Title: Sisters of the Snake
Author: Sarena and Sasha Nanua
Genre: YA, Fantasy
Published: June 15th, 2021 (HarperTeen)
Synopsis: A lost princess. A dark puppet master. And a race against time—before all is lost.
Princess Rani longs for a chance to escape her gilded cage and prove herself. Ria is a street urchin, stealing just to keep herself alive.
When these two lives collide, everything turns on its head: because Ria and Rani, orphan and royal, are unmistakably identical.
A deal is struck to switch places—but danger lurks in both worlds, and to save their home, thief and princess must work together. Or watch it all fall into ruin.
Deadly magic, hidden temples, and dark prophecies: Sisters of the Snake is an action-packed, immersive fantasy that will thrill fans of The Crown’s Game and The Tiger at Midnight.
Thank you to the publisher, HarperCollins, and HCC Frenzy for providing me with an ARC of this book in exchange for an honest review.
Ria, a street thief, breaks into the palace in hopes of stealing enough valuables to buy fake documents that will get her and her friend out of the kingdom to safety from the war that is looming. Things don’t go as expected however, when she runs into Princess Rani, who, to her shock, looks exactly like her. The girls quickly figure out that they must be twins who were separated for some reason. The Princess of Abai has led a privileged life, but longs to prove herself and sees an opportunity in the situation. They strike a deal to switch places for a time: Rani to see the world outside the palace that she has been kept from and Ria to experience the royal life while searching for the truth of why she was sent away. But danger lies in both their paths and the secrets and plots they uncover threaten the entire kingdom.
I was so excited to receive an ARC for this book since I’ve been looking forward to it all year. Not only is the cover gorgeous, but this is an Indian inspired retelling of sorts of The Prince and the Pauper – with magic! And what a rich and varied magic system it was! While the magical aspect of things and the lore behind the world are quite well explained, I would have liked to see more world-building in present day, such as what the other kingdoms are like. If they are going to become significant in the sequel, I will definitely need a map, since it was hard enough to keep track of where the twins were in this one with how fast paced the story was. I’m also interested to see if the other kinds of magic that weren’t shown in this book will be making an appearance. The narrative certainly wastes no time in kicking things off, the separated twins meeting within the first couple of chapters and switching places to set off on their respective quests once they figure out they are sisters.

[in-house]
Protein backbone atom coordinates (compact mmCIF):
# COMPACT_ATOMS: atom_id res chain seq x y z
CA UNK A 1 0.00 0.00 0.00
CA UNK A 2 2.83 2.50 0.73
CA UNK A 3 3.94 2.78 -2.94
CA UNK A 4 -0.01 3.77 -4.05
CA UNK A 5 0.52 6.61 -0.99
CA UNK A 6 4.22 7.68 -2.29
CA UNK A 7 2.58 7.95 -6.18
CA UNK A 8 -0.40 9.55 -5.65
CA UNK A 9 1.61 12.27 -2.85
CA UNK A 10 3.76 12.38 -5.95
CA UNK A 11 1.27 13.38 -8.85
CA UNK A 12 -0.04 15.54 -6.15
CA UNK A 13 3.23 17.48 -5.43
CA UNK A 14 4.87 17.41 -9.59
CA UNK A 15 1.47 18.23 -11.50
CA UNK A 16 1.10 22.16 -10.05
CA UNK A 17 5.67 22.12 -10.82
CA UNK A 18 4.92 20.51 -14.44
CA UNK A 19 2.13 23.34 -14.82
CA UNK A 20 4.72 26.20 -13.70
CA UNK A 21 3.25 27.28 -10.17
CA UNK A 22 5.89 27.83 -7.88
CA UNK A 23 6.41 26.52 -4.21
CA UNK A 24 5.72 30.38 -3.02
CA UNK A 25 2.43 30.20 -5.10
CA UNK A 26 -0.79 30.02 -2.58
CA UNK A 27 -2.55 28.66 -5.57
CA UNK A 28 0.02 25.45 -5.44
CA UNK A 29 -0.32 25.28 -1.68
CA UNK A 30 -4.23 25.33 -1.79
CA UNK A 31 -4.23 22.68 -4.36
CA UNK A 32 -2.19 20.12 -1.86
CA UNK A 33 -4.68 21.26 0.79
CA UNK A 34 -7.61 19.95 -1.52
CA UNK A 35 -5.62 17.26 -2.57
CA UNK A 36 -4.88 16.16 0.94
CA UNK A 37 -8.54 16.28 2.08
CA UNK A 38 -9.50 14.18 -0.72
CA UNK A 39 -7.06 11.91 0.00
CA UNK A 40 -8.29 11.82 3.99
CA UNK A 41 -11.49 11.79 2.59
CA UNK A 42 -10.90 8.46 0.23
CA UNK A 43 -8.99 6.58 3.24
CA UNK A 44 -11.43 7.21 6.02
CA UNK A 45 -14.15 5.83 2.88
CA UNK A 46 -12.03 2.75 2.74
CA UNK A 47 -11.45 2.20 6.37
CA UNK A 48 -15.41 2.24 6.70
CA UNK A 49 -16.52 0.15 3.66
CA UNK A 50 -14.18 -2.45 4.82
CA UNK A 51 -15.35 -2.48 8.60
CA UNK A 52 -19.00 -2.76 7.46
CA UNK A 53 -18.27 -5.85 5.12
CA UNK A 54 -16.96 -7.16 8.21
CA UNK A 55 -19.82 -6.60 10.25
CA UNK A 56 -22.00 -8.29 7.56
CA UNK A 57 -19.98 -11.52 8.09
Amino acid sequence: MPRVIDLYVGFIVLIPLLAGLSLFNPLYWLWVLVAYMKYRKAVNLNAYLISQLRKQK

Ria and Rani are both strong characters and both their arcs were delightful to follow. Rani finds out that what she has been told about life outside the palace is all a lie and resolves to make things right. Ria on the other hand, discovers that despite the luxury of royal life, there is a dangerous plot afoot that stretches far beyond whatever reason she was sent away from the palace for. The story is told from alternating POVs and while there were times when their voices sounded the same, it made the story so much more exciting to see both plotlines unfold at the same time. I’m really curious as to whether the authors each wrote one twin or both. The side characters, Amir and Saeed in particular, also have significant roles to play, and despite the focus largely being on the twins, I felt that the story did a great job of developing their storylines too. While the villain was kind of obvious very early on, their plots were fun to figure out and it went much deeper than I expected. I also appreciated that the story took the time to give the reader a look into the villain’s past and motivations, making them feel like a much more rounded character.
The only thing that didn’t feel natural in this book was how quickly the girls figured out they had to be sisters and agreed to switch places, if a little reluctantly on Ria’s part. It all felt a little hurried with neither of them taking the time to find out from the other exactly what kind of situation they were walking into regardless how little time they had at that moment. Ria and Rani were quite honestly, awful at impersonating each other, not surprising considering their different upbringings, which is why I found it a little unrealistic that their charade managed to last for as long as it did.
The ending was quite action-packed and moved the story along further than I expected for this book. The epilogue brought a really interesting twist and I can’t wait to see how it plays out in the sequel. This was a fantastic read, and even more impressive considering that this is the authors’ first foray into high fantasy. Sisters of the Snake was an engaging and well-written read and if you’re picking up one fantasy novel this summer, I’d highly recommend this one.
Sisters of the Snake releases on June 15th, 2021.
Do you plan to read this book? Let me know in the comments below!